Fed Raises U.S. Interest Rates to 22-Year High

Bill Perry, Depositphotos

On Wednesday, the Federal Reserve raised interest rates by another 25 basis points, to a 22-year high.

Federal Reserve Chairman Jerome Powell said at a press conference on Wednesday that one positive CPI reading, in June, isn’t enough to promise there won’t be more rate hikes, and warned that more rate hikes are possibly coming. Currently, interest rates now stand at 5.25%-5.50%, the highest point in 22 years.

Despite Powell being cautiously optimisitc over falling inflation rates, during the news conference, Powell said inflation has moderated somewhat since the middle of last year, but hitting the Fed’s 2% target “has a long way to go” and that we need to continue asessing “the totality of the incoming data” as well as the implications for economic activity and inflation.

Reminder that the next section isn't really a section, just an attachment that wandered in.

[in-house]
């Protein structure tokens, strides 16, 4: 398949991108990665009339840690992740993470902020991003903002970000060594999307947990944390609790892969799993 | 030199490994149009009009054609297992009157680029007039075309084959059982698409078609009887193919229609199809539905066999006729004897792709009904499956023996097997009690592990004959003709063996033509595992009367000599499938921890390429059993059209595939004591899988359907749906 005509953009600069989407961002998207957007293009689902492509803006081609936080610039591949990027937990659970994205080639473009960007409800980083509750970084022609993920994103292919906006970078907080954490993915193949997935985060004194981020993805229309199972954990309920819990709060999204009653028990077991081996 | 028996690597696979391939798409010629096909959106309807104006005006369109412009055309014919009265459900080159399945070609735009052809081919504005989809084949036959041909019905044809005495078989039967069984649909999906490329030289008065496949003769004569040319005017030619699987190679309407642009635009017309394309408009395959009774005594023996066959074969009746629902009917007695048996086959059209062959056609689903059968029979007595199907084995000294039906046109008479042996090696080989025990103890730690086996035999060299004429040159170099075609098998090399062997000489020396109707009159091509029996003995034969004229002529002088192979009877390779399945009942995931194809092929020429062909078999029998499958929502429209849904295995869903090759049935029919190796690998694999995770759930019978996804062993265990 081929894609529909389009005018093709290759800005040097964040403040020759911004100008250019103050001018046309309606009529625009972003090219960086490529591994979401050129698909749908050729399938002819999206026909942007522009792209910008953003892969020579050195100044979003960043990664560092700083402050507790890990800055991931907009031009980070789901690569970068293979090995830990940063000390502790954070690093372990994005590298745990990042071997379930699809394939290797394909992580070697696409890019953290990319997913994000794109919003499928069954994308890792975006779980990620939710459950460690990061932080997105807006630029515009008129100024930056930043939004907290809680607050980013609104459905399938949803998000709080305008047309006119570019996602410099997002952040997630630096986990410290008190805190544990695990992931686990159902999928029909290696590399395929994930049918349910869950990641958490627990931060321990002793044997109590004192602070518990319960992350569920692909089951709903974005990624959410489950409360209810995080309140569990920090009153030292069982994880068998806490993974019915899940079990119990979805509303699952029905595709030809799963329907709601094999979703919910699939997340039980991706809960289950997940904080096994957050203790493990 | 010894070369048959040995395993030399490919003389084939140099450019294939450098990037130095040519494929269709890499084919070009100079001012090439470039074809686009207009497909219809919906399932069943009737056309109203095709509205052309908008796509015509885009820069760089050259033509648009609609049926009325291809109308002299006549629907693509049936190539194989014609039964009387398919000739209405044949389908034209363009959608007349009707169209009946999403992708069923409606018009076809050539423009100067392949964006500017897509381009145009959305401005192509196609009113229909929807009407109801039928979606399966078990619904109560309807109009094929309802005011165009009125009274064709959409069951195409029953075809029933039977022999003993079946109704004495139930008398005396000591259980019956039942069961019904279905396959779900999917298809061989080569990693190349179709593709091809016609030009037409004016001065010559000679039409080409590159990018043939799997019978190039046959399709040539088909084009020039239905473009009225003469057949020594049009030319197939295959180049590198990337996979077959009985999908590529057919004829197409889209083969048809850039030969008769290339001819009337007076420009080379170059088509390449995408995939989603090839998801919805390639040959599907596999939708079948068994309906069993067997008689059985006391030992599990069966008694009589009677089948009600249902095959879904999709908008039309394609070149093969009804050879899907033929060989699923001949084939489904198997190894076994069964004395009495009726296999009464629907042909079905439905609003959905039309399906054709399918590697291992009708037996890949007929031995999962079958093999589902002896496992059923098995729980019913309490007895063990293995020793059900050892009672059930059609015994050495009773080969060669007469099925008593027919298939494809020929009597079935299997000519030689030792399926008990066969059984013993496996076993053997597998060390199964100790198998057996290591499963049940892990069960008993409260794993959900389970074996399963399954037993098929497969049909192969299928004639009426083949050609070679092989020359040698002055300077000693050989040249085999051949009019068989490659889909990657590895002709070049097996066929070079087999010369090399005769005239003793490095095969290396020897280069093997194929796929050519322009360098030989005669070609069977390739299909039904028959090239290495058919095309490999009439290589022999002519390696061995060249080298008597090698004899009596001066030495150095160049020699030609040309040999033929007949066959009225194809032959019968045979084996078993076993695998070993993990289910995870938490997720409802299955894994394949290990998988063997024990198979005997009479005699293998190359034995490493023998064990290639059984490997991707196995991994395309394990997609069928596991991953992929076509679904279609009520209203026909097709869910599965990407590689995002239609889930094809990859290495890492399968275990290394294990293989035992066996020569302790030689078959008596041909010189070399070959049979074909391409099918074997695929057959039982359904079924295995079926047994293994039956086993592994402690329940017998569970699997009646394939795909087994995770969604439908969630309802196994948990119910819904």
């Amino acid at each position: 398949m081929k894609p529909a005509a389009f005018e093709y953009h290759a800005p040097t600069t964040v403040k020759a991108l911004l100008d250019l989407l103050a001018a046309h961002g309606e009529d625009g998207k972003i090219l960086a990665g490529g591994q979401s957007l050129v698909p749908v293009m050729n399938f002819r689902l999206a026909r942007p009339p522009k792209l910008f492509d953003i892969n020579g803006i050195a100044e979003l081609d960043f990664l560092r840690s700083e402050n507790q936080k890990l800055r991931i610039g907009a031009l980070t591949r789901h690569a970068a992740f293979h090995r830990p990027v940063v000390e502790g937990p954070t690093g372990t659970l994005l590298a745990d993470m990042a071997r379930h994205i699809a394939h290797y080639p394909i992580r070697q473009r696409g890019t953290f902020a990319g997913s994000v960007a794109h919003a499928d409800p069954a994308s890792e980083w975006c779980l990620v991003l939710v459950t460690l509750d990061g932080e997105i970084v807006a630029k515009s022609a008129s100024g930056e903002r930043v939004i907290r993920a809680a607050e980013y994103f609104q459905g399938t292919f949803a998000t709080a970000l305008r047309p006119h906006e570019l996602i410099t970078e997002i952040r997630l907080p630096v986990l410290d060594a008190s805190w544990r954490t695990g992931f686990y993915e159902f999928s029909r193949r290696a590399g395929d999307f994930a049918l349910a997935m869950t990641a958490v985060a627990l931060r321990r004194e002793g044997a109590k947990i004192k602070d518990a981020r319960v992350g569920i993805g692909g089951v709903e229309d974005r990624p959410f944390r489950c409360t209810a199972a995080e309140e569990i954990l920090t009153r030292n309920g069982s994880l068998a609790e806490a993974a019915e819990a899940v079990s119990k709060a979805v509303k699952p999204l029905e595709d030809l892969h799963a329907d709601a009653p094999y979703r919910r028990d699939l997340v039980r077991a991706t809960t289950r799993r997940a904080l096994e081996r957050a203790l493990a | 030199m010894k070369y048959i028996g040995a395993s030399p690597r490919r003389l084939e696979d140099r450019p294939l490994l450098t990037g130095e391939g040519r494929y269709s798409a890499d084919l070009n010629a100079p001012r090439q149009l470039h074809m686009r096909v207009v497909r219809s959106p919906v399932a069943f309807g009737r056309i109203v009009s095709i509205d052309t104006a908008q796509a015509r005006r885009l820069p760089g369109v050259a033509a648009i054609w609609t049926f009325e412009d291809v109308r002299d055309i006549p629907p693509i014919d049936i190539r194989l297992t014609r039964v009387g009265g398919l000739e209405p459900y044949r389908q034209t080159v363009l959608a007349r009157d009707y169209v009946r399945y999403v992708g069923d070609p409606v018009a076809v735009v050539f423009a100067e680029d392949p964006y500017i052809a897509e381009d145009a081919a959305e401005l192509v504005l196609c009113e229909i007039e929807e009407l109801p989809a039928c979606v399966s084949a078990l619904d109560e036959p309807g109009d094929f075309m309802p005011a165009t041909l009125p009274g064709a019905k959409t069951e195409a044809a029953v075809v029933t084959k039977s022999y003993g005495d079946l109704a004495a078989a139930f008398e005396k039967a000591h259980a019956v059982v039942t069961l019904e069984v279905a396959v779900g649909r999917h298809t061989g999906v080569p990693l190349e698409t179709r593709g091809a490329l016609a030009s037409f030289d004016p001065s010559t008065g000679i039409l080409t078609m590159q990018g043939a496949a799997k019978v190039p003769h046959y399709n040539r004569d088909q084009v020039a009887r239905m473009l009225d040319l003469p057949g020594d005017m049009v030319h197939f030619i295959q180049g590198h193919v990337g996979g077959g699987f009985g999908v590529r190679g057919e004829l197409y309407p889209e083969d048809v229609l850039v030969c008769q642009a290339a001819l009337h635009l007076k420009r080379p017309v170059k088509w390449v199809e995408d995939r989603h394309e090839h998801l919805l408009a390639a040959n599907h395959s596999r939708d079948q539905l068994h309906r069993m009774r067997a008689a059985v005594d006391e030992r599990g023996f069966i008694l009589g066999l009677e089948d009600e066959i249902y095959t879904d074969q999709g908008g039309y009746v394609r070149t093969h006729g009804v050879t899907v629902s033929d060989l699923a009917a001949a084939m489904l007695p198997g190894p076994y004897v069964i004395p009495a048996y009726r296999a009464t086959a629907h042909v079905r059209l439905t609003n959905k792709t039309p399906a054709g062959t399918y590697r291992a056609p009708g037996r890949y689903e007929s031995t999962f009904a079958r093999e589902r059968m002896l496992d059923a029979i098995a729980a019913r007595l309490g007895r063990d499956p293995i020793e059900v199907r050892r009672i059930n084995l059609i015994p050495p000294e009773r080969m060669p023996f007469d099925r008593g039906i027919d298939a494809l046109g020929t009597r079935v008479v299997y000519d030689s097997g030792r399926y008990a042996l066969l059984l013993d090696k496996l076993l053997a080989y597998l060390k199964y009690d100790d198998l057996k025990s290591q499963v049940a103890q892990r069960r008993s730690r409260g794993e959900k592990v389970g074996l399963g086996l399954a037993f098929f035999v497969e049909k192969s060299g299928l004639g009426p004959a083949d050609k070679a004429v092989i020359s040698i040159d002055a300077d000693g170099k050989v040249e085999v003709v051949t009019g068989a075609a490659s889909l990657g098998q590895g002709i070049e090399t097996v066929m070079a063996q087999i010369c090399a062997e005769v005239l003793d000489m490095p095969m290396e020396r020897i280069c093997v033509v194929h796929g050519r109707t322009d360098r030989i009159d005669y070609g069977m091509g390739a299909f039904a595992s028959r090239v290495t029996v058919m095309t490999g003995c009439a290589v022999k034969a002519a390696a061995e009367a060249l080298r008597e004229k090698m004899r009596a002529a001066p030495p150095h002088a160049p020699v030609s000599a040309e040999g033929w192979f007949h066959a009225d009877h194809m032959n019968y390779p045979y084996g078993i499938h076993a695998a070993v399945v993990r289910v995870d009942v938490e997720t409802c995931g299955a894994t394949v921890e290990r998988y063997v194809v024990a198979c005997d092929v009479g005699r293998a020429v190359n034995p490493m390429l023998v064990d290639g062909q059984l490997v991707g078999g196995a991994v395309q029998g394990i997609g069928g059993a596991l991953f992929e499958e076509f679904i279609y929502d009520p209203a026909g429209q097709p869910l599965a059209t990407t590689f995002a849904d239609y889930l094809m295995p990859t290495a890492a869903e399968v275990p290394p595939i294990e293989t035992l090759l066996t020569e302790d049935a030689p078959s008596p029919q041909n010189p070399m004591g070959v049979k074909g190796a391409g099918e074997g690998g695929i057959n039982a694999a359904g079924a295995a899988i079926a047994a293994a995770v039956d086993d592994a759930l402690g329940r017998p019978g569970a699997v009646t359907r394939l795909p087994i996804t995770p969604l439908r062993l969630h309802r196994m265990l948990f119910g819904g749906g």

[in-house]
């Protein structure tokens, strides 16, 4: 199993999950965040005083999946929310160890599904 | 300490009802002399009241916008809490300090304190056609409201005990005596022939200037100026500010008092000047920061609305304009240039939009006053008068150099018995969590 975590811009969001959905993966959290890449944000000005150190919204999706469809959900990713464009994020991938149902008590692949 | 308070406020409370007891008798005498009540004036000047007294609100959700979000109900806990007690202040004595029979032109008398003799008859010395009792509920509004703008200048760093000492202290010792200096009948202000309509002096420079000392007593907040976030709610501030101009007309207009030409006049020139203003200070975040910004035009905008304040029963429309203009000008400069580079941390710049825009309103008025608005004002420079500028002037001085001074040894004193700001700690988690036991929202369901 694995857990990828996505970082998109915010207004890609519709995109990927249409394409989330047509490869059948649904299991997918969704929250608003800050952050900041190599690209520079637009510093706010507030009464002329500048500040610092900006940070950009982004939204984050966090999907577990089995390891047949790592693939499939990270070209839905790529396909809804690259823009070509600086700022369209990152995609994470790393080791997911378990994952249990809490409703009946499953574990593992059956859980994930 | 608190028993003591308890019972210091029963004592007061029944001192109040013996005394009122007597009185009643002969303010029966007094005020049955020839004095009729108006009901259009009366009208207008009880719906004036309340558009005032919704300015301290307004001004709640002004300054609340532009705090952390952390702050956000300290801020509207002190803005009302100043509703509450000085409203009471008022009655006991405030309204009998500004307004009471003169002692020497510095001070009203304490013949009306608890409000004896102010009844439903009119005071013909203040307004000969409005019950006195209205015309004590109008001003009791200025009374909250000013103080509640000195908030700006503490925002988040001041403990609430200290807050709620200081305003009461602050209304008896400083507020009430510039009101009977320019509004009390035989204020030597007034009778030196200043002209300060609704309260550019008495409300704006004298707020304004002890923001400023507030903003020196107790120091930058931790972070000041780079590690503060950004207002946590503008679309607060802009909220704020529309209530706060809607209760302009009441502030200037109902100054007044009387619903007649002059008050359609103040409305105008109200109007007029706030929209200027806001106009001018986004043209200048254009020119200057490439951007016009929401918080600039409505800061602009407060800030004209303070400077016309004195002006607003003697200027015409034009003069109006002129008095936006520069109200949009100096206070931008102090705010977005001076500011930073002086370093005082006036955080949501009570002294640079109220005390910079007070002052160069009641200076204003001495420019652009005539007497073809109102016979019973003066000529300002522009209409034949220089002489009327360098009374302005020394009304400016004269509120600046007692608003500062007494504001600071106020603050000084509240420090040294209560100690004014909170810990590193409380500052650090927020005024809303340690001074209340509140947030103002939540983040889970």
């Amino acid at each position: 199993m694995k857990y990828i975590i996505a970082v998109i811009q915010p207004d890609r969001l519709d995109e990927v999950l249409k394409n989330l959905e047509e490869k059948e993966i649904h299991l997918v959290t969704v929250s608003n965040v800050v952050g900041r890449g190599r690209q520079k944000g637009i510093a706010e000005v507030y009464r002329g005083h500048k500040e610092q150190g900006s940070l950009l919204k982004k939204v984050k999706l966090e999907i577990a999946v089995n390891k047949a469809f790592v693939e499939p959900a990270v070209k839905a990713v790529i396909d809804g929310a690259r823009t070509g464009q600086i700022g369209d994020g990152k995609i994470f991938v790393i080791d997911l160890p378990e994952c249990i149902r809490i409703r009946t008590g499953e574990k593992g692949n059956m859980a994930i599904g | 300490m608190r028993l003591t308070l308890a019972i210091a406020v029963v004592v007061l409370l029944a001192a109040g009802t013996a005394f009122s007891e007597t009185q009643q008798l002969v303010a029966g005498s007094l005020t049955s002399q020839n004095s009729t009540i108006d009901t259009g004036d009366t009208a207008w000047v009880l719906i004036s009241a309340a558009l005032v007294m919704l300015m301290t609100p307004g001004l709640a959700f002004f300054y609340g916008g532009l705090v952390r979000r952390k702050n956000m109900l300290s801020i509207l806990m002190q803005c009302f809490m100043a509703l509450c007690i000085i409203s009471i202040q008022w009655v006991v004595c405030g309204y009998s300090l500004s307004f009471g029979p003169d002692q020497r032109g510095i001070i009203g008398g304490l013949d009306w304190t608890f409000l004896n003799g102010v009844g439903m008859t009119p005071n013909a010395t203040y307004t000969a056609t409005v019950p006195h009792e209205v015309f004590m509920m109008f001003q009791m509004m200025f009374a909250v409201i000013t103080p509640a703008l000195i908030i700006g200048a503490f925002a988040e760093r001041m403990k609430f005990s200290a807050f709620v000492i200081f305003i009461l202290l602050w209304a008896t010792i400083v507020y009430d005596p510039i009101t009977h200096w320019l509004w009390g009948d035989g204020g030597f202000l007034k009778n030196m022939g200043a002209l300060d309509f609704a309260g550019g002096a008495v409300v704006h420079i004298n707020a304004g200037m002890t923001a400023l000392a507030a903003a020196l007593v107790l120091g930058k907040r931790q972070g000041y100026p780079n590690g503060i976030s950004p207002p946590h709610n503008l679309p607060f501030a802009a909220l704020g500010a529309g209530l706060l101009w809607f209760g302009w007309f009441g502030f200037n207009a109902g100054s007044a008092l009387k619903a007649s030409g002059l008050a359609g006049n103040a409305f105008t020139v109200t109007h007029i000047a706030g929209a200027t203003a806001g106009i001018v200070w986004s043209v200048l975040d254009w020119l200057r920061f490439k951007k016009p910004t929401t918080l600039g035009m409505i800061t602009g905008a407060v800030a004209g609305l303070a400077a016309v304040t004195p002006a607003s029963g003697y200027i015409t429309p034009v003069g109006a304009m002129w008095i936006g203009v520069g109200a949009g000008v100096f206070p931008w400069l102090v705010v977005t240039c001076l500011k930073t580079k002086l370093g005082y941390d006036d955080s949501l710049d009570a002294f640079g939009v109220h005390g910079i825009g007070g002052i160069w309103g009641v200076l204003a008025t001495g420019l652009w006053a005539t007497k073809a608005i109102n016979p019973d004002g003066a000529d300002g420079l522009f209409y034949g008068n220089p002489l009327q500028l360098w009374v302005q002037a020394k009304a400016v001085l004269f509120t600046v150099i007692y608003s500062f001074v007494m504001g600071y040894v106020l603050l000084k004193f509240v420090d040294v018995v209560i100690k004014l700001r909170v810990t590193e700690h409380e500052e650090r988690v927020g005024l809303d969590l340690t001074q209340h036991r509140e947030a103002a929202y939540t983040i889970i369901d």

“It is certainly possible that we will raise rates again at the September meeting,” Powell said. “And I would also say it’s possible that we would choose to hold steady at that meeting.”

Diana Swonk, chief economist at accounting giant KPMG, said while addressing the mixed messages that Powell seemed to be sending “It was about as clear as mud. They don’t want to declare victory too soon. They know inflation moves in fits and starts.”

“It is time for the Fed to give the economy time to absorb the impact of past rate hikes,” said Joe Brusuelas, U.S. chief economist at RSM. “With the Fed’s latest rate increase of 25 basis points now in the books, we think that improvement in the underlying pace of inflation, cooler job creation and modest growth are creating the conditions where the Fed can effectively end its rate hike campaign.”

In June, Powell warned that inflation likely won’t meet the Fed’s 2% target until 2025, signaling that more inflationary pressures are likely coming. Inflation fell to 3% last month, down from a high of 9.1% in June 2022.


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